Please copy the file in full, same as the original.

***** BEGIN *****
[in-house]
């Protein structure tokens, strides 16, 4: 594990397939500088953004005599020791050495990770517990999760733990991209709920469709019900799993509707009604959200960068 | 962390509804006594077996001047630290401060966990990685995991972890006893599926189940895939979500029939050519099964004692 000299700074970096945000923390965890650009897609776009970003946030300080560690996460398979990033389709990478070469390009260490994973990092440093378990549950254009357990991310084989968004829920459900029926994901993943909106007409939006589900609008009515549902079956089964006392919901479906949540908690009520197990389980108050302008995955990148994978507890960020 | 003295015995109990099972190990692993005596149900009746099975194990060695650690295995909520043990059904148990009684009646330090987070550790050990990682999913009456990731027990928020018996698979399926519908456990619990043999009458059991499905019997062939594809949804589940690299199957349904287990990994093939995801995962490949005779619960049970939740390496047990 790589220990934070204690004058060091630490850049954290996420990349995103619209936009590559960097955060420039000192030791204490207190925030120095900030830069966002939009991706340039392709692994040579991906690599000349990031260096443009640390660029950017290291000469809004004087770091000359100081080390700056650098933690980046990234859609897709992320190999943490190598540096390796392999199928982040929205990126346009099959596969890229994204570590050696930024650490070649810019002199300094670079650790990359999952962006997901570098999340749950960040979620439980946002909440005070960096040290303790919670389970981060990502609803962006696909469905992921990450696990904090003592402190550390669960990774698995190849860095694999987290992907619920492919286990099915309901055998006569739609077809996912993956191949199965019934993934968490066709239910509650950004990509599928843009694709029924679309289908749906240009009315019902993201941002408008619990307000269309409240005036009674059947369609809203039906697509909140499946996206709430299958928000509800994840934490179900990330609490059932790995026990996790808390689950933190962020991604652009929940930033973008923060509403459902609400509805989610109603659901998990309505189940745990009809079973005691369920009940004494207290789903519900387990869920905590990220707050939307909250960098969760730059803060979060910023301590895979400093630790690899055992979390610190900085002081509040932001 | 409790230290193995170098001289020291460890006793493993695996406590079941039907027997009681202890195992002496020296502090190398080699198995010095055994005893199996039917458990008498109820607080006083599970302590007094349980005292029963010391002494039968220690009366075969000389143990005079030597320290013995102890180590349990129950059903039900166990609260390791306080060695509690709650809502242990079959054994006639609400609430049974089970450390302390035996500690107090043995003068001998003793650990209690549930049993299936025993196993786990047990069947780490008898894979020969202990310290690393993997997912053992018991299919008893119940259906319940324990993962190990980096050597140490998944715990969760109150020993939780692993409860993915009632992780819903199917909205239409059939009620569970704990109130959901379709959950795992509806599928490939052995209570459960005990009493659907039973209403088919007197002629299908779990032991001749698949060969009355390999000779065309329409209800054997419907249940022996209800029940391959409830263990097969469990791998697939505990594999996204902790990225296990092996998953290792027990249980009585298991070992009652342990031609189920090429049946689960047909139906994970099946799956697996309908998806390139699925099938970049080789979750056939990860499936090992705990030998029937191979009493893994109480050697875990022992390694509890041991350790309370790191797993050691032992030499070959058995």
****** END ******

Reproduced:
[in-house]
């Protein structure tokens, strides 16, 4: 594990397939500088953004005599020791050495990770517990999760733990991209709920469709019900799993509707009604959200960068 | 962390509804006594077996001047630290401060966990990685995991972890006893599926189940895939979500029939050519099964004692 000299700074970096945000923390965890650009897609776009970003946030300080560690996460398979990033389709990478070469390009260490994973990092440093378990549950254009357990991310084989968004829920459900029926994901993943909106007409939006589900609008009515549902079956089964006392919901479906949540908690009520197990389980108050302008995955990148994978507890960020 | 003295015995109990099972190990692993005596149900009746099975194990060695650690295995909520043990059904148990009684009646330090987070550790050990990682999913009456990731027990928020018996698979399926519908456990619990043999009458059991499905019997062939594809949804589940690299199957349904287990990994093939995801995962490949005779619960049970939740390496047990 790589220990934070204690004058060091630490850049954290996420990349995103619209936009590559960097955060420039000192030791204490207190925030120095900030830069966002939009991706340039392709692994040579991906690599000349990031260096443009640390660029950017290291000469809004004087770091000359100081080390700056650098933690980046990234859609897709992320190999943490190598540096390796392999199928982040929205990126346009099959596969890229994204570590050696930024650490070649810019002199300094670079650790990359999952962006997901570098999340749950960040979620439980946002909440005070960096040290303790919670389970981060990502609803962006696909469905992921990450696990904090003592402190550390669960990774698995190849860095694999987290992907619920492919286990099915309901055998006569739609077809996912993956191949199965019934993934968490066709239910509650950004990509599928843009694709029924679309289908749906240009009315019902993201941002408008619990307000269309409240005036009674059947369609809203039906697509909140499946996206709430299958928000509800994840934490179900990330609490059932790995026990996790808390689950933190962020991604652009929940930033973008923060509403459902609400509805989610109603659901998990309505189940745990009809079973005691369920009940004494207290789903519900387990869920905590990220707050939307909250960098969760730059803060979060910023301590895979400093630790690899055992979390610190900085002081509040932001 | 409790230290193995170098001289020291460890006793493993695996406590079941039907027997009681202890195992002496020296502090190398080699198995010095055994005893199996039917458990008498109820607080006083599970302590007094349980005292029963010391002494039968220690009366075969000389143990005079030597320290013995102890180590349990129950059903039900166990609260390791306080060695509690709650809502242990079959054994006639609400609430049974089970450390302390035996500690107090043995003068001998003793650990209690549930049993299936025993196993786990047990069947780490008898894979020969202990310290690393993997997912053992018991299919008893119940259906319940324990993962190990980096050597140490998944715990969760109150020993939780692993409860993915009632992780819903199917909205239409059939009620569970704990109130959901379709959950795992509806599928490939052995209570459960005990009493659907039973209403088919007197002629299908779990032991001749698949060969009355390999000779065309329409209800054997419907249940022996209800029940391959409830263990097969469990791998697939505990594999996204902790990225296990092996998953290792027990249980009585298991070992009652342990031609189920090429049946689960047909139906994970099946799956697996309908998806390139699925099938970049080789979750056939990860499936090992705990030998029937191979009493893994109480050697875990022992390694509890041991350790309370790191797993050691032992030499070959058995």